Tuesday, 23 September 2008

Funny how things work out: Leeson and poetic justice

I'm delighted with the way things have worked out for Nick Leeson (so far).

He’s chief executive of Galway United Football Club.


What do you mean you’ve never heard of them? They were runners up in the Irish League in 1985-1986.

But in 1995, Leeson’s name was known around the world. He had displayed a certain carelessness with money that had cost his employer, Baring’s Bank, £827 million and then its existence. Baring’s, the biggest investment bank in Britain, had lasted nearly two and half centuries. It took Leeson little more than two and a half years to finish it off.

He did spend some time inside, and not just anywhere: he was in Changi gaol in Singapore, once made notorious for the mistreatment of Commonwealth prisoners of war interned there by the Japanese.

It’s easy to imagine the dreariness and thanklessness of his existence. Even so, it must be preferable to his time in prison.

According to tradition, Attila the Hun died of what would have to be called the mother of all nose bleeds: a massive internal haemorrhage. The man who had drowned nations in blood ultimately drowned in his own. Many delighted in the scourge of God being struck down by God, or perhaps by the gods, depending on theological preference.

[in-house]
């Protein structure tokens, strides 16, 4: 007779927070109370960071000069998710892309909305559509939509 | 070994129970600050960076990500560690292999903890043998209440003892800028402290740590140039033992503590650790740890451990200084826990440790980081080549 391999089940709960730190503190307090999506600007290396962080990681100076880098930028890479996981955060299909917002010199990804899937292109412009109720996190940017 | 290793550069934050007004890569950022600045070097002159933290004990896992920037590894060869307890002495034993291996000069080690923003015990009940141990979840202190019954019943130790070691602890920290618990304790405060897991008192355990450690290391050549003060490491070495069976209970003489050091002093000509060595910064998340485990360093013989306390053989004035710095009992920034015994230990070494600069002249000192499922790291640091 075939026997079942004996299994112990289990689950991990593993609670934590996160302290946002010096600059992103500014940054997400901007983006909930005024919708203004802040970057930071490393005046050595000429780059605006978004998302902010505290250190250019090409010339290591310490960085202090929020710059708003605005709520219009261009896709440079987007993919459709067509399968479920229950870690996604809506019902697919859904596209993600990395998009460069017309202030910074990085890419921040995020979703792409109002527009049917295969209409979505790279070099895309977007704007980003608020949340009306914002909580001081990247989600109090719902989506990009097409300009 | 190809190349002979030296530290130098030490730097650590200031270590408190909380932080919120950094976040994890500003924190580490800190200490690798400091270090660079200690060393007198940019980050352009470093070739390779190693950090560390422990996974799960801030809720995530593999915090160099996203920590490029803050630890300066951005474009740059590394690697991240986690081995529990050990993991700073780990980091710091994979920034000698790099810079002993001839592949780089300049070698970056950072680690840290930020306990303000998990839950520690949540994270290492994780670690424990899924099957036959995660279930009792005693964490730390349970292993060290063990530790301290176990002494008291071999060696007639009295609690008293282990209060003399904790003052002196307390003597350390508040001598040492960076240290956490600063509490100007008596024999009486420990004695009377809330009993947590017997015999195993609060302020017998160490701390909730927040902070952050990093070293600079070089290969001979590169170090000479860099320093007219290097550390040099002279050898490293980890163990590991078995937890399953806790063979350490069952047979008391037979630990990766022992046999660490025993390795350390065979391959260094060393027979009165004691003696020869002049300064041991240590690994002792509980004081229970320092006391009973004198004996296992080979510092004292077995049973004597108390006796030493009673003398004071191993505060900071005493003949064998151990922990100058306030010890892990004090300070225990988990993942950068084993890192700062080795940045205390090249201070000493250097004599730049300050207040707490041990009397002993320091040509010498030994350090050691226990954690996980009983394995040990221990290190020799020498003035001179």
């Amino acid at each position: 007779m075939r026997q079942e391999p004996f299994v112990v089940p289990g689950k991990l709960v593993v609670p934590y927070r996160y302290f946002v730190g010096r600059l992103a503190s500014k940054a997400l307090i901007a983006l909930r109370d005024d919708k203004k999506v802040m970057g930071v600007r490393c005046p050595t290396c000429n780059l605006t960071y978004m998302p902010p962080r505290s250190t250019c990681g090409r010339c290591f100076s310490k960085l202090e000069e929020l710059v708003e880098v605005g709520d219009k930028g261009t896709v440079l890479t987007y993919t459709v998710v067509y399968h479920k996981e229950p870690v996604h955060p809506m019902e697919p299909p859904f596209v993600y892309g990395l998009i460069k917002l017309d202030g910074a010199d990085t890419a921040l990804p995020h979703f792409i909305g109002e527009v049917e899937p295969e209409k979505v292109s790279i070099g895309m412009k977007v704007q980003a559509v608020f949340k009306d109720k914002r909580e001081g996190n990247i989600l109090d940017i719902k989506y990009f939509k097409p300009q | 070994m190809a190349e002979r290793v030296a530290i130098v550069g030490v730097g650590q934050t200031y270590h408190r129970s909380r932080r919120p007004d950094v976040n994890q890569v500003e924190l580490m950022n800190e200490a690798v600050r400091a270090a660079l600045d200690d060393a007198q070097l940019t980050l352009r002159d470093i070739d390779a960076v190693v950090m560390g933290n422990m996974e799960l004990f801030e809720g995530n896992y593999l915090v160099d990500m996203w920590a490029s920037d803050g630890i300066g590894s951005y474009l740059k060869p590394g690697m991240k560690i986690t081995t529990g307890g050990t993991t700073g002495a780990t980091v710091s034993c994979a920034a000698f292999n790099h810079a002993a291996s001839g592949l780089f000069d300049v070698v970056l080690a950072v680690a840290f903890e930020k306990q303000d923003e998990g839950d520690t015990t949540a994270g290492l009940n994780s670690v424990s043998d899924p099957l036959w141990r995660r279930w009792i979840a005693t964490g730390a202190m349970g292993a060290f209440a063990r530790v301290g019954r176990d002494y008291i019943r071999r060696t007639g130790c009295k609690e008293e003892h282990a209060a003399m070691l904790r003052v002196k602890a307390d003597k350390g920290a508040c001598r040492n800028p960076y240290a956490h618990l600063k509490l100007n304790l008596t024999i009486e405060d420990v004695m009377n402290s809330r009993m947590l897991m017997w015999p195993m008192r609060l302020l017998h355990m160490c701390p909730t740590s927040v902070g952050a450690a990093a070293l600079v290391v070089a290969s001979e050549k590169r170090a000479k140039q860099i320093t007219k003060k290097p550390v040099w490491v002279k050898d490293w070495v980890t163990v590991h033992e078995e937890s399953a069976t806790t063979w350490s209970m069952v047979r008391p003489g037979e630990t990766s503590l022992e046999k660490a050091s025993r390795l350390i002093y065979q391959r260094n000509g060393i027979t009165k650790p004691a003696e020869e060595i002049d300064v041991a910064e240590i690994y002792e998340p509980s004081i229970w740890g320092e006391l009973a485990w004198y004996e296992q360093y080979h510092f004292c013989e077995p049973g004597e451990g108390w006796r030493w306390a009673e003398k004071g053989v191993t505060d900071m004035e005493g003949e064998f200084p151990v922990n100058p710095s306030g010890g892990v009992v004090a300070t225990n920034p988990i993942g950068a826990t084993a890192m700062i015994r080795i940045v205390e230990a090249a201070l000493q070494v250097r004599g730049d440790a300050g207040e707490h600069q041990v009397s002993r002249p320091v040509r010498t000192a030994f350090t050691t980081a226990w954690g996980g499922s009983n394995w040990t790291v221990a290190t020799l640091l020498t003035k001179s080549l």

Attila was a bloodthirsty warrior and Leeson was a derivatives trader. Attila wiped people out, Leeson wiped out their probably ill-gotten gains. Attila’s weapon was the sword, violent, simple, chillingly comprehensible. Leeson’s was a series of financial instruments, where even the word ‘instrument’ is pretty obscure (I like to think of him as a financial sousaphone player) and certainly they caused no-one’s death (or at least not directly).

Attila drowned in blood. Leeson vegetates in Galway. There are times when there seems to be measure and justice in the universe after all.

1 comment:

Mark Reynolds said...

Hey! No need to drag the poor sousaphone into this! If you must associate any part of the orchestra with financial malfeasance, let it be the viola: it's well known as the fraudster's fiddle.